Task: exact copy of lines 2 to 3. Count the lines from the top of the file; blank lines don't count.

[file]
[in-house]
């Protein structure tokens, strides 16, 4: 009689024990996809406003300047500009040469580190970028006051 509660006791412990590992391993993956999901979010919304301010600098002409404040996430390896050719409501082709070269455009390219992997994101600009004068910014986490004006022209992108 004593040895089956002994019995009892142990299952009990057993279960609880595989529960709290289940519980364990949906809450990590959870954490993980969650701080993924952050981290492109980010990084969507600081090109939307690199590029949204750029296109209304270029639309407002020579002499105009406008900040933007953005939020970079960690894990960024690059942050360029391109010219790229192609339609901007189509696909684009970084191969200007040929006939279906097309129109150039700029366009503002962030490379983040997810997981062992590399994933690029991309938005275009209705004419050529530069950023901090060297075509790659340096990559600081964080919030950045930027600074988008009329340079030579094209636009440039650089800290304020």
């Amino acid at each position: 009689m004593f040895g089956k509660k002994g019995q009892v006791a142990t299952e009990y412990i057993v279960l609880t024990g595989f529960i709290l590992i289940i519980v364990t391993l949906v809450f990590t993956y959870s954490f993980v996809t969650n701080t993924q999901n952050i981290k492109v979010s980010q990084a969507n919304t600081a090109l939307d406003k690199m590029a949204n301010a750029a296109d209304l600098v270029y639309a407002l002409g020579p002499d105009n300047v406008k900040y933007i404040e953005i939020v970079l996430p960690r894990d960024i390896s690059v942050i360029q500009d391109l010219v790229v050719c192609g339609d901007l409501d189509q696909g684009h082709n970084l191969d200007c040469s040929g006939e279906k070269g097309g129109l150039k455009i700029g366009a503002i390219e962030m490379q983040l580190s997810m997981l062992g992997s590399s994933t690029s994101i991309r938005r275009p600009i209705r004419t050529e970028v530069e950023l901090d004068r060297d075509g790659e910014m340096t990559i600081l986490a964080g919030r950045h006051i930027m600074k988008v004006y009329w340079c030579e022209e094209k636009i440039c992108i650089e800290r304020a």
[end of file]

């Protein structure tokens, strides 16, 4: 009689024990996809406003300047500009040469580190970028006051 509660006791412990590992391993993956999901979010919304301010600098002409404040996430390896050719409501082709070269455009390219992997994101600009004068910014986490004006022209992108 004593040895089956002994019995009892142990299952009990057993279960609880595989529960709290289940519980364990949906809450990590959870954490993980969650701080993924952050981290492109980010990084969507600081090109939307690199590029949204750029296109209304270029639309407002020579002499105009406008900040933007953005939020970079960690894990960024690059942050360029391109010219790229192609339609901007189509696909684009970084191969200007040929006939279906097309129109150039700029366009503002962030490379983040997810997981062992590399994933690029991309938005275009209705004419050529530069950023901090060297075509790659340096990559600081964080919030950045930027600074988008009329340079030579094209636009440039650089800290304020």
């Amino acid at each position: 009689m004593f040895g089956k509660k002994g019995q009892v006791a142990t299952e009990y412990i057993v279960l609880t024990g595989f529960i709290l590992i289940i519980v364990t391993l949906v809450f990590t993956y959870s954490f993980v996809t969650n701080t993924q999901n952050i981290k492109v979010s980010q990084a969507n919304t600081a090109l939307d406003k690199m590029a949204n301010a750029a296109d209304l600098v270029y639309a407002l002409g020579p002499d105009n300047v406008k900040y933007i404040e953005i939020v970079l996430p960690r894990d960024i390896s690059v942050i360029q500009d391109l010219v790229v050719c192609g339609d901007l409501d189509q696909g684009h082709n970084l191969d200007c040469s040929g006939e279906k070269g097309g129109l150039k455009i700029g366009a503002i390219e962030m490379q983040l580190s997810m997981l062992g992997s590399s994933t690029s994101i991309r938005r275009p600009i209705r004419t050529e970028v530069e950023l901090d004068r060297d075509g790659e910014m340096t990559i600081l986490a964080g919030r950045h006051i930027m600074k988008v004006y009329w340079c030579e022209e094209k636009i440039c992108i650089e800290r304020a």